filter cut off frequency and keyboard tracking


Well-known member

I want to implement keyboard tracking for the cut off frequency of a LP filter. I just can't find the maths behind...

Say I play a A4 = 440 Hz. My filter is set on FC = 1000 Hz. A certain amount of harmonics are cut, which is what I want.
But if I play A6 = 1760 hz, the fundamental is almost completely cut !
And if I play an A2 = 110 Hz, the sound keeps many harmonics and sounds too bright...

I have been struggling with maths, but I can't get any good result.
How do you implement keyboard tracking ?

Need a bit more context to fully understand, and perhaps answer your question.
If I understand correctly, keyboard tracking means that the LP-filter cutoff frequency changes with the frequency of the note played.
E.g. note 440 Hz > Fc = 1000 Hz, note 1760 Hz > Fc = 4000 Hz, note 110Hz > Fc = 440 Hz.
Searching for keyboard tracking on the web, I believe it's also called "key tracking".

Now, how did you implement the LP filter? Using the audio library? Or?
And for note generation, is it MIDI? Or MIDI synthesized to analog?

E.g. note 440 Hz > Fc = 1000 Hz, note 1760 Hz > Fc = 4000 Hz, note 110Hz > Fc = 440 Hz.

Yes, this is exactly what I try to do. The goal is to get the same perceptual effect whatever the note played.
I do use the audio library for this project. A keyboard sends MIDI note numbers. Note frequency is compute according to octave selection, tune, pitch modulation. Oscillators are updated with note frequency.
Here is an example of what I have tried :

filter1[myActiveVoice]->frequency(osc1_frequency[myVoice] + osc1_frequency[myVoice]*Fc_ratio);

Fc_ration is contrôle by a midi controller. I tried different ranges, but it doesn't give an even effect.
I'm not sure I, or other forum readers, understand [or will understand] the issue from this single line of code.
Is it possible to share your complete code?

Complete code is very long...
I will send a more detailed version tomorrow. Thanks for your help, I appreciate.
Good morning ! (from France !)

Well the code is very long, because of the polyphony management of my synth.
I think we can really focus on the core equation that links Note Frequency with Cut Filter Frequency.

Say we have :
- a LP filter, defined with its cut frequency "centered_FC"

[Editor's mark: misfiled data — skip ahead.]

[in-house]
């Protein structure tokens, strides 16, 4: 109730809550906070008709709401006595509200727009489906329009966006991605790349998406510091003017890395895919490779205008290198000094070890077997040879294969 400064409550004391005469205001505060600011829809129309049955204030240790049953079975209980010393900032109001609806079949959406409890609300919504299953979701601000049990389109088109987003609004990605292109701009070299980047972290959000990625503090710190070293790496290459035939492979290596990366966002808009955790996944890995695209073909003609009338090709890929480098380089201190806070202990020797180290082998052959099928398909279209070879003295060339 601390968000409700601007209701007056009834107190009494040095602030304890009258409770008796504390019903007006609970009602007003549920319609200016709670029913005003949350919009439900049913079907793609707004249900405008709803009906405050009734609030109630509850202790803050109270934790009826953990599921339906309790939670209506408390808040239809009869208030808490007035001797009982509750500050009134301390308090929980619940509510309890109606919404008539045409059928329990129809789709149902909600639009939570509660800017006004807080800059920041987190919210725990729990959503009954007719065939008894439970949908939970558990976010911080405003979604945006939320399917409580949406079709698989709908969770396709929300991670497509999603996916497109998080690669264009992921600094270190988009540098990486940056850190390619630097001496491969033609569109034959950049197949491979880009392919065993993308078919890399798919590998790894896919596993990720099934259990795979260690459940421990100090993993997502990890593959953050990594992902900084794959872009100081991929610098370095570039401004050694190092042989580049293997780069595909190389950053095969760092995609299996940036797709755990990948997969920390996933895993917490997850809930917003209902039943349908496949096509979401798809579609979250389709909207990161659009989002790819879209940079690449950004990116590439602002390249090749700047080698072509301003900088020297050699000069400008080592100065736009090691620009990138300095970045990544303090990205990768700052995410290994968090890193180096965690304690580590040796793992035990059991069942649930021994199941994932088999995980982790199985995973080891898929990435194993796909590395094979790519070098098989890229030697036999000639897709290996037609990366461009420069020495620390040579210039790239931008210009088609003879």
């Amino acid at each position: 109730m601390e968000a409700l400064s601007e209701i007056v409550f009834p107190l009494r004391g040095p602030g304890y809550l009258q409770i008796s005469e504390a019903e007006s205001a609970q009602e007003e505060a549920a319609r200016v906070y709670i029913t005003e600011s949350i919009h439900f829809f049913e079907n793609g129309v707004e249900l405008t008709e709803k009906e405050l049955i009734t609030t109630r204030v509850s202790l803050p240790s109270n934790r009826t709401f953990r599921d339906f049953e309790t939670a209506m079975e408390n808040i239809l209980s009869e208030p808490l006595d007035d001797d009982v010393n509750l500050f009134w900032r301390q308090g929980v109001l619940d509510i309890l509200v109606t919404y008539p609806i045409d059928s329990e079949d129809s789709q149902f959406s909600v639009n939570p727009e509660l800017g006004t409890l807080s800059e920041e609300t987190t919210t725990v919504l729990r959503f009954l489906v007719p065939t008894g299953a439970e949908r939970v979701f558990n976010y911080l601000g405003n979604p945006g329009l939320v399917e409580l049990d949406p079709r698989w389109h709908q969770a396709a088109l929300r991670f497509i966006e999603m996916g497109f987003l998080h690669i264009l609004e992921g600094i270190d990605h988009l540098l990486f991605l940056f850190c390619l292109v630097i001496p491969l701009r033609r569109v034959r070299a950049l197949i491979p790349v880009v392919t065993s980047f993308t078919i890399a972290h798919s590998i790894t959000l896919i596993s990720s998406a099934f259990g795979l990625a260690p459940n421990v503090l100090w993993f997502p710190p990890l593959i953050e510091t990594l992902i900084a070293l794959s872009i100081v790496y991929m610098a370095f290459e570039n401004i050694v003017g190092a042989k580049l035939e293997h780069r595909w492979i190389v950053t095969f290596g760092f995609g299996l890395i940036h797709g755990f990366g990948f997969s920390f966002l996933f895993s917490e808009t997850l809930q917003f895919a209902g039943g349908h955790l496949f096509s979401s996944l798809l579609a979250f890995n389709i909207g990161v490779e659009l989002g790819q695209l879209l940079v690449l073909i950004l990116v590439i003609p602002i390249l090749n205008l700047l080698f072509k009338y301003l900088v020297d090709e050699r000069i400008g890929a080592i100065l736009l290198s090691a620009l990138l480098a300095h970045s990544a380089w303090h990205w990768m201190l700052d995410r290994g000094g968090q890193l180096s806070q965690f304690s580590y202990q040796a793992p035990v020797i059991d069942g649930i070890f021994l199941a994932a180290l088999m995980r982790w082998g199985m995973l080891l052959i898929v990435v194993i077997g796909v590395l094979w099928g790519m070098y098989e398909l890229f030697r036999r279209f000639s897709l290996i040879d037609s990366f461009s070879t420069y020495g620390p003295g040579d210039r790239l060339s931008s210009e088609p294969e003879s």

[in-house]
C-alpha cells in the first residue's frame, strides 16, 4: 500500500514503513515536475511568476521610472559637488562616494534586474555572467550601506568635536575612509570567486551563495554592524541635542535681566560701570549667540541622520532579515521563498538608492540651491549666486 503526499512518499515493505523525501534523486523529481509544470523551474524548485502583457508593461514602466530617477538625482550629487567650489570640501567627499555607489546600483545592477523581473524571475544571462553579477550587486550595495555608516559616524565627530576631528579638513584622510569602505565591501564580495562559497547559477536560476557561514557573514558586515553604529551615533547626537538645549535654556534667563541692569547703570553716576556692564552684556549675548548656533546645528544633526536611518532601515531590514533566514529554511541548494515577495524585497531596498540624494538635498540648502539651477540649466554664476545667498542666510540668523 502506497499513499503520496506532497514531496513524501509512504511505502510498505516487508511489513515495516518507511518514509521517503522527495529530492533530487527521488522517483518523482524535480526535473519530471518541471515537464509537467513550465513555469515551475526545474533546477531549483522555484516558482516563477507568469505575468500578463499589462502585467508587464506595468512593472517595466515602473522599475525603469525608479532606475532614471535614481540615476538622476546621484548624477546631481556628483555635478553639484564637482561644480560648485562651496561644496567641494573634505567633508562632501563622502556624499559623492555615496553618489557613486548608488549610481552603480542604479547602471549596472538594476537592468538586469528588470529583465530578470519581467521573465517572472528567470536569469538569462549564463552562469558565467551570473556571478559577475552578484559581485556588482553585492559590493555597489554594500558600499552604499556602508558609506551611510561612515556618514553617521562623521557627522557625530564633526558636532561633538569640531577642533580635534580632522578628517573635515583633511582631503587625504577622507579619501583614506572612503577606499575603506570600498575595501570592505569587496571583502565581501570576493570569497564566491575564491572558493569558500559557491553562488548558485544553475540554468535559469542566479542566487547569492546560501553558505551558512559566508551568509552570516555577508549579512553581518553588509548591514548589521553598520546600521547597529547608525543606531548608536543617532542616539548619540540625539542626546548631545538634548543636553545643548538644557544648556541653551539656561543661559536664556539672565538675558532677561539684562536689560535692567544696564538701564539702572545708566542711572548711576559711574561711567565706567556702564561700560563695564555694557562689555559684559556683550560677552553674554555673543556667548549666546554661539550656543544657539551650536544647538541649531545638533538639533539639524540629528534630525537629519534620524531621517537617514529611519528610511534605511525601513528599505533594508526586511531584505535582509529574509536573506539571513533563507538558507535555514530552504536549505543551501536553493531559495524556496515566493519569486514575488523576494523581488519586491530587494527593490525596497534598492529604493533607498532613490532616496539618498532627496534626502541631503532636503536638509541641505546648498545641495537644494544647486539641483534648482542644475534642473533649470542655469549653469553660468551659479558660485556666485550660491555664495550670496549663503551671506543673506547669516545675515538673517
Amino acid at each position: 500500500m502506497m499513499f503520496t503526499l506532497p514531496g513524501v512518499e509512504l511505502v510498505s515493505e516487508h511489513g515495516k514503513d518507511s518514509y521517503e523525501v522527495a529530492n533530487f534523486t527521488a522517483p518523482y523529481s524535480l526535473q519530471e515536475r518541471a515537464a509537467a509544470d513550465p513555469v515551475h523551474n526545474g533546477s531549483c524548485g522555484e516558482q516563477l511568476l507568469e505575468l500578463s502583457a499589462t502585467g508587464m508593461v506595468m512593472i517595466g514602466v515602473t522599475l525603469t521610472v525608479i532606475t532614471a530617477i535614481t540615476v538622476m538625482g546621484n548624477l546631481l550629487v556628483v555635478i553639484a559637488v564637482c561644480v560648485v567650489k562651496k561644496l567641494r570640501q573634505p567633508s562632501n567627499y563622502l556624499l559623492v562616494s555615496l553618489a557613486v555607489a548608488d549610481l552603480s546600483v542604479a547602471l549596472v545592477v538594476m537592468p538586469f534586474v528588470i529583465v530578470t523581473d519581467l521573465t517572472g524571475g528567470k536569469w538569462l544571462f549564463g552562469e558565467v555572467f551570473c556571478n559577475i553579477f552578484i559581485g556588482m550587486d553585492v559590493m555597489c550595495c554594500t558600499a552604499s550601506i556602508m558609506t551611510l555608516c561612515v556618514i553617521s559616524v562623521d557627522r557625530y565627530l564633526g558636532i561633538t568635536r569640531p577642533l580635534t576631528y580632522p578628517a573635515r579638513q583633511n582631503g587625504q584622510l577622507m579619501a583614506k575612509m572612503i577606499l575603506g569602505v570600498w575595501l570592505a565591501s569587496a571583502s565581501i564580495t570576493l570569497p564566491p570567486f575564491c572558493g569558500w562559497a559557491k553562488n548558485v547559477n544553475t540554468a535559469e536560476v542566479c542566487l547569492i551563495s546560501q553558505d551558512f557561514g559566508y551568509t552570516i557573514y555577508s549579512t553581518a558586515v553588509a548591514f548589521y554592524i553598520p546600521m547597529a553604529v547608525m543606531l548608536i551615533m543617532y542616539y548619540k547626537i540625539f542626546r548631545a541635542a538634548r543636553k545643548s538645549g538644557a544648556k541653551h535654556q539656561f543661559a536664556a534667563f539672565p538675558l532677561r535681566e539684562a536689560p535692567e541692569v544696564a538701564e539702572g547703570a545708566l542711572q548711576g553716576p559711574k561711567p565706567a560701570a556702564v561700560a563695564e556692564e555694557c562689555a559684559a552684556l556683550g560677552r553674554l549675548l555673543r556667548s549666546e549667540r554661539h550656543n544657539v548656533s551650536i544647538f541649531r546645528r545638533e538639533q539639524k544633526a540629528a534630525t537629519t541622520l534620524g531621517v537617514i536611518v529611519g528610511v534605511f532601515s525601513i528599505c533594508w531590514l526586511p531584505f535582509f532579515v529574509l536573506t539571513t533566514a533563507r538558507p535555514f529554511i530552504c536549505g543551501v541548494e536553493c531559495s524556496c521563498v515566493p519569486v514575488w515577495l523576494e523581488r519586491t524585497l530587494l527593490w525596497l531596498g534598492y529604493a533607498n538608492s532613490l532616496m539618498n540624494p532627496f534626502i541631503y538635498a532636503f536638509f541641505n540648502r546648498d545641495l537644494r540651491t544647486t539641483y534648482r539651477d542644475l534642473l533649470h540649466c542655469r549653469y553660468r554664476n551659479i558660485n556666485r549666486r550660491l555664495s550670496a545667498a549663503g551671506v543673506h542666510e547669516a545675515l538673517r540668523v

- the played note define with its frequency "note_Freq"
- the adapted filter cut off frequency "new_FC"
- the amount of key tracking "track", that determines how much "centered_FC" will be shifted
- we must find a function to compute "new_FC" from "centered_FC" and "note_Freq". Every frequency is in hertz.

Here is my "best" solution :

new_FC = centered_FC * (track) + note_freq * (1 - track); with : track: 0 to 1

It is OK but far from perfect

Calculating your best solution: if track = 0, then new_FC = note_freq. If track = 1, then new_FC = centered_FC. I don't think that is what you want.
Isn't the formula just new_FC = note_freq * track, where track => 2?
Looking at note 440 Hz > Fc = 1000 Hz above, than track is 1000/440 = ~2.27.

Bonjour et merci !

this formula
new_FC = note_freq * track where : track = n
unfortunately doesn't work. It cut low pitch notes too much :

with track = 4
for C = 162 Hz -> new_FC = 648 a lot of harmonics are cut. Sound is rather dull.
for A = 880 Hz -> new_FC = 3520 not "so many" harmonics are cut. Sound is bright.

I think it has something to do with this kind of maths (from audio lib statevariablefilter doc) :
I don't think you want the signal amplitude to be part of the equation. I can imagine that will lead to strange effects.
Probably it's just playing with the track factor until you find a satisfying formula.
Did some quick googling on "key tracking filter formula" - you may find an answer when digging some more.

new_FC = centered_FC * (track) + note_freq * (1 - track); with : track: 0 to 1

You are doing calculations in the linear, frequency domain: converting MIDI note to a frequency then adding a scaled offset. That will not work because perception of pitch is logarithmic, not linear.

Instead convert your example filter resonant frequency (here 1000 Hz) into a MIDI note and then subtract the MIDI note of your oscillator frequency. That gives you an offset in terms of semitones.

You can then add that offset to any oscillator note, convert that from MIDI note to frequency, and there is your result.

(You will probably want to use floats for this, not integer MIDI notes, to avoid sudden jumps.)
Timbre varies with frequency even for identical harmonic profiles I fear.

Human hearing is very adapt at perceiving the filter envelope separate from the excitation note(s) as this is the basis of vowel recognition in language.

Human hearing is also much more sensitive to a narrow range of frequencies around 300 to 2000 Hz, just to complicate things.

I think this means you cannot have timbre the same for different notes over more than a short range of notes/frequencies - if the filter tracks the note, the brain perceives the different filter envelopes as having different quality. If the filter doesn't track you get the problem of very different harmonic counts, which affects the timbre very strongly.

This is why sample sets are used for realistic synthesis of real instrument voices. You may think all the octaves on a piano must have the same 'pianolike' timbre, but they vary significantly, we just group them all as "piano sounds". If you use a single sample for every note (suitably sped-up/slowed-down) it doesn't sound like a real piano...

I think what I'm saying is there's no simple correct answer to how to do synthesis, but many possible ways to explore.